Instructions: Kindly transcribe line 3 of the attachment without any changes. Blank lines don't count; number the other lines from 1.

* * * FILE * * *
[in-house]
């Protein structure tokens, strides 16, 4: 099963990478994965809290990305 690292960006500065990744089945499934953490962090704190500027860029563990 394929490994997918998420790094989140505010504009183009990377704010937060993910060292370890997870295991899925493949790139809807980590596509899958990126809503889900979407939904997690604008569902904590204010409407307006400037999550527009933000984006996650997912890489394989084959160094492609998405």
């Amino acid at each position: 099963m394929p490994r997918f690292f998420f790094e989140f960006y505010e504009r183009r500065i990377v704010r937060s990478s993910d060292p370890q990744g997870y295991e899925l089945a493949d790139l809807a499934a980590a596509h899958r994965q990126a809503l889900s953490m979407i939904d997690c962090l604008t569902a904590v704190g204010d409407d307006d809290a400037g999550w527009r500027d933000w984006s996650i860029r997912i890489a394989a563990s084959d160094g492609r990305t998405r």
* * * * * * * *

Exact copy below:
């Amino acid at each position: 099963m394929p490994r997918f690292f998420f790094e989140f960006y505010e504009r183009r500065i990377v704010r937060s990478s993910d060292p370890q990744g997870y295991e899925l089945a493949d790139l809807a499934a980590a596509h899958r994965q990126a809503l889900s953490m979407i939904d997690c962090l604008t569902a904590v704190g204010d409407d307006d809290a400037g999550w527009r500027d933000w984006s996650i860029r997912i890489a394989a563990s084959d160094g492609r990305t998405r």